At 12 m. General French commenced the attack by a could of skirmisher, followed by Kimball's brigade, and subsequently, at intervals by his other two brigades. My division followed that of General French, without intervals, so long as we moved by the flank. The difficulty of the movement consisted in the fact that we had to march for a considerable distance by the flank through the streets of the town, all the time under a heavy fire, before we were enabled to deploy; and then, owing to obstacles-among them a mill race-it was impossible to deploy, except by marching the whole length of each brigade by the flank in a line parallel to the enemy's works, after we had crossed the mill-race by the bridge.
The troops then advanced, each brigade in succession, under a most murderous fire of artillery and musketry, the artillery fire reaching the troops in a destructive manner in the town, even before they had commenced the movement. The distance to overcome by the way the troops were obliged to march before reaching the enemy's works was probably 1,700 yards. It took an unusually long time to advance that distance, as the planking of one of the bridges was found to be partly taken up, requiring the men to cross on the stringers.
Colonel Zook's brigade was the first in order. As soon as it had formed line, it advanced to the attack with spirit, passing the point at which the preceding troops had arrived, and being joined as it passed by the brave regiments of Kimball's brigade and some other regiments of French's division. It failed, however, to take the stone wall, behind which the enemy was posted, although our dead were left within 25 paces of it. These troops still held their line of battle in front of the enemy and within close musketry range.
The Irish Brigade next advanced to the assault. The same gallantry was displayed, but with the same results. Caldwell's brigade was next ordered into action, and, although it behaved with the utmost valor, failed to carry the enemy's position. All the troops then formed one line of battle, extending from a point a little distance to the right of Hanover street, in a line nearly parallel to the enemy, with the left thrown back, the extreme left extending about the front of two regiments to the left of the railroad culvert. This line was held during the entire day and until it was relieved, some of the regiments not coming off the field until 10 o'clock the following morning. This line was held for hours after the troops had exhausted their ammunition, and after the ammunition of the killed and wounded within reach had been expended. Shortly after the last of my brigades came into action, it appeared as if the front crest of the enemy's hill might have been taken had there been other troops at hand, for the enemy were at that time running from their rifle-pits and works on the crest directly in front of our right. But by the time Howard's troops were ready to attack, the enemy had repaired this, and making a strong attack at the same time toward our left, it became necessary that a portion of that division should be detached toward that flank. After this hour it appeared to me, although reports were occasionally received that we were gaining ground, which led us to hope it might prove true, that, our object having failed, the only thing to be done was to maintain our front line by constantly supporting it until darkness covered the scene.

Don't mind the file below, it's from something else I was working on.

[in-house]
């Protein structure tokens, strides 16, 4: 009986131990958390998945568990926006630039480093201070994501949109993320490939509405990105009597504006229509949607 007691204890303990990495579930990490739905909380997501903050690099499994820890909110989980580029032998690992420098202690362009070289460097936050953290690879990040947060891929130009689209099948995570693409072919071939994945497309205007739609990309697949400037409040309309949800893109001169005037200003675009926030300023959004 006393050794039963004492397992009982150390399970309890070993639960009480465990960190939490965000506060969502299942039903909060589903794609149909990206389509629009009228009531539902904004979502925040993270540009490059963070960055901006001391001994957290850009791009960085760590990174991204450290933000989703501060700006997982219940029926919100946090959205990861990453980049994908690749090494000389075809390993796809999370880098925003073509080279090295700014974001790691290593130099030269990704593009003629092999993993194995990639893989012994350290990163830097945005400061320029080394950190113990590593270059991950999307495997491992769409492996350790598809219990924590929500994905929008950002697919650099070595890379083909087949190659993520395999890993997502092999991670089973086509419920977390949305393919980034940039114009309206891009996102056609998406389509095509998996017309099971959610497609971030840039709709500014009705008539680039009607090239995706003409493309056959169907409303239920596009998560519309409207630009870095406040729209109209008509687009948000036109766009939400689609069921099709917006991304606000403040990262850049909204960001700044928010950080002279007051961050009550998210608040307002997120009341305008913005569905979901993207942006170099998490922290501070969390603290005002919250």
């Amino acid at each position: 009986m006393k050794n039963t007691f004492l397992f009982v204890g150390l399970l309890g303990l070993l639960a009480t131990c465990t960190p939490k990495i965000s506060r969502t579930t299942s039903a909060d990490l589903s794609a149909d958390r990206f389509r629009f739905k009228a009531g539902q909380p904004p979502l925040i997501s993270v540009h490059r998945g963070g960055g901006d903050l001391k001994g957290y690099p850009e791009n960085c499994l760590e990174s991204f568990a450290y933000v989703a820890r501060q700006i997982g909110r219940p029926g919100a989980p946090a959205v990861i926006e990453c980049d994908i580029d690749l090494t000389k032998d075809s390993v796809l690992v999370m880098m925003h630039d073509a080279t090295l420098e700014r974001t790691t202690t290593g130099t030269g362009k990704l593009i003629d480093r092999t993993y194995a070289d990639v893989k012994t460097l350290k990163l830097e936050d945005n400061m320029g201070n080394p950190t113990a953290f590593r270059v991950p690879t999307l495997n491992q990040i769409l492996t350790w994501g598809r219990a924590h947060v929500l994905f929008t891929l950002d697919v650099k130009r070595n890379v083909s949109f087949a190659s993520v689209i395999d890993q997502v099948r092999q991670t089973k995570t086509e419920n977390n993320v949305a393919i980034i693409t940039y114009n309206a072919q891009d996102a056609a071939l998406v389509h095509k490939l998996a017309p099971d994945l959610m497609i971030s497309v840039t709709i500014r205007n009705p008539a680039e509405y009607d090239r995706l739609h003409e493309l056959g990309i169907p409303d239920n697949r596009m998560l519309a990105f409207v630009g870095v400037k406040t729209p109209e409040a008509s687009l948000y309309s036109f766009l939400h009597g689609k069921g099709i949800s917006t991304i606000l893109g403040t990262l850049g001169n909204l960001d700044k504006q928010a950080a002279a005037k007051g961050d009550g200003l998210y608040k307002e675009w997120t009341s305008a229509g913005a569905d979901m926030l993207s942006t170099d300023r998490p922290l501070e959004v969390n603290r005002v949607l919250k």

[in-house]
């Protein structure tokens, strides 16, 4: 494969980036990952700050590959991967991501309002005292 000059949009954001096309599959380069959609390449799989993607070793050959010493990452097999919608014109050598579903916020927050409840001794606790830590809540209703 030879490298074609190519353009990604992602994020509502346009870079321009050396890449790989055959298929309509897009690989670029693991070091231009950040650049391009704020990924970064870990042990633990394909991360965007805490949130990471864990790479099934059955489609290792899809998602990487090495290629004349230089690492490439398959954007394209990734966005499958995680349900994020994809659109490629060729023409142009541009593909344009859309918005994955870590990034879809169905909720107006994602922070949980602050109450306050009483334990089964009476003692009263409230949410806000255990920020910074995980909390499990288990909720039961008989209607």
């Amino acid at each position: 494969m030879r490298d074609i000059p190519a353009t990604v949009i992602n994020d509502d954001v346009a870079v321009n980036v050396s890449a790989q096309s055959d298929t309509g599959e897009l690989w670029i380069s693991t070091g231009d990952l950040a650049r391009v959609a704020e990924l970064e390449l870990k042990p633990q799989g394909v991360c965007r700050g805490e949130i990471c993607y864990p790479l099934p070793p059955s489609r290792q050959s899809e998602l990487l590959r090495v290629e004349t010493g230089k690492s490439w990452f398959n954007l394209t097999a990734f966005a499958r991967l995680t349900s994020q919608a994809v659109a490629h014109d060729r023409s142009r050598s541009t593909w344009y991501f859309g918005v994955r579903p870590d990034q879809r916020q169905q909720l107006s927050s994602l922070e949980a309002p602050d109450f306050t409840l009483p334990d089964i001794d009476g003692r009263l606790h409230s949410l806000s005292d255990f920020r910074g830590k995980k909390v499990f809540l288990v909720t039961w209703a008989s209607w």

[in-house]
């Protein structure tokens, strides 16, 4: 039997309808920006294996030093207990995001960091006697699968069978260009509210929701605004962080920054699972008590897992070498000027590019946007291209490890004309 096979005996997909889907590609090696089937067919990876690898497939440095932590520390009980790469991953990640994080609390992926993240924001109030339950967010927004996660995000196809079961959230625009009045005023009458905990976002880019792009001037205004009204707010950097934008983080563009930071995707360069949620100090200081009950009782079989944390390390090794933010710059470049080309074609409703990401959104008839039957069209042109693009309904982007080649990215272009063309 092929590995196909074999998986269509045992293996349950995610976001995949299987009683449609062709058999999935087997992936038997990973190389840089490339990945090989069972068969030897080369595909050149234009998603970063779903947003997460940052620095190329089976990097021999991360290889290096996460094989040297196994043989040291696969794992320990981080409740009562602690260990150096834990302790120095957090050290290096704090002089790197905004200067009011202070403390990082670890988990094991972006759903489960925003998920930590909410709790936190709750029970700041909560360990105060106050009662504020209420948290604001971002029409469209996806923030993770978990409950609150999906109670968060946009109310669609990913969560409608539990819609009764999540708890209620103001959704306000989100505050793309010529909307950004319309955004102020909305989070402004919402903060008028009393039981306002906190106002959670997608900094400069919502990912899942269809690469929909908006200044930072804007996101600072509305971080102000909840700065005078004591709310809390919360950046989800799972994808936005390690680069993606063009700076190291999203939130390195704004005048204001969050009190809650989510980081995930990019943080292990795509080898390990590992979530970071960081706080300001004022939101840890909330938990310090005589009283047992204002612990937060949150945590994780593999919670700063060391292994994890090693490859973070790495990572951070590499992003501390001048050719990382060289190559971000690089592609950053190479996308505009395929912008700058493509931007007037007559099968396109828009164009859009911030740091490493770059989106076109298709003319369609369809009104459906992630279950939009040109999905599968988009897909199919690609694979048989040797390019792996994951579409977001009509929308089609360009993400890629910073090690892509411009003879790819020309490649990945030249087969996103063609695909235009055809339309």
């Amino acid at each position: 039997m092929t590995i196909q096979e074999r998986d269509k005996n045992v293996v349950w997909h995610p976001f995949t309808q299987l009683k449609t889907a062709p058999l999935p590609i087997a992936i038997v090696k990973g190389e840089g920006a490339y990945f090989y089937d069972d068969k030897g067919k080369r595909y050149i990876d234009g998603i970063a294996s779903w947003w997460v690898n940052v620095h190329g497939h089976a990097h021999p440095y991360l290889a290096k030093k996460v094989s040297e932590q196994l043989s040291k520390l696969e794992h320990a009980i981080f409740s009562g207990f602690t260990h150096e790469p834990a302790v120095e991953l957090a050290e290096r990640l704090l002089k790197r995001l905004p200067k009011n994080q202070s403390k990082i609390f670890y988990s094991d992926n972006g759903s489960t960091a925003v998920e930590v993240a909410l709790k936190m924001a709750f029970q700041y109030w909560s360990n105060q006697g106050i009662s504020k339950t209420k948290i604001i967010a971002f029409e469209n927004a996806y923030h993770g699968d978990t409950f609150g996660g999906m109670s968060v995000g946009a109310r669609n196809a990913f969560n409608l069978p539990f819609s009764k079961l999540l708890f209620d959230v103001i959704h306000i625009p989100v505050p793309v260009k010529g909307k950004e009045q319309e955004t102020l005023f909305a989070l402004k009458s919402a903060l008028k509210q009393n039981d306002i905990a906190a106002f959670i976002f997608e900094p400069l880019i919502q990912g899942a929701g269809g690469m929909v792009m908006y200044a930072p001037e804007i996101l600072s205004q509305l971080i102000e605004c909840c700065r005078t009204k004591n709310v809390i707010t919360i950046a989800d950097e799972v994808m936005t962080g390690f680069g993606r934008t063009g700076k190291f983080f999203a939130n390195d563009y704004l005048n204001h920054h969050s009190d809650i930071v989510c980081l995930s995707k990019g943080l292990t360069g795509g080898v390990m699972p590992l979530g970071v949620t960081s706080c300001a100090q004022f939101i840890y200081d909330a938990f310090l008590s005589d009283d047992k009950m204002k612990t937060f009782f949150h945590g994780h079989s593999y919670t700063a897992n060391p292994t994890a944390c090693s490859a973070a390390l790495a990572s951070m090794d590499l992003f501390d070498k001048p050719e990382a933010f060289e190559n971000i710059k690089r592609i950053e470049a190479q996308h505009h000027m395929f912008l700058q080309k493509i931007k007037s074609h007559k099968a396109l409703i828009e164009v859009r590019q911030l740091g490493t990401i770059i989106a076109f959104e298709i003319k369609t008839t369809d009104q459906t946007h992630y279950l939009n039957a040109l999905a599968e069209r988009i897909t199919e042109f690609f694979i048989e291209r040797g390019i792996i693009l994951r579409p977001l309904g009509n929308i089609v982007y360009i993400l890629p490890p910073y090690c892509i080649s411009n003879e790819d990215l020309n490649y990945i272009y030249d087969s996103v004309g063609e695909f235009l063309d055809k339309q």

At one time, about 3 p.m., the enemy essayed an attack in column down Hanover street, and advance within 150 yards of our front line. The leader being killed, the column was dispersed. Several gallant attacks by Howard, Sturgis, Humphreys, Griffin, and others were afterward made in support of these brave troops, who could not advance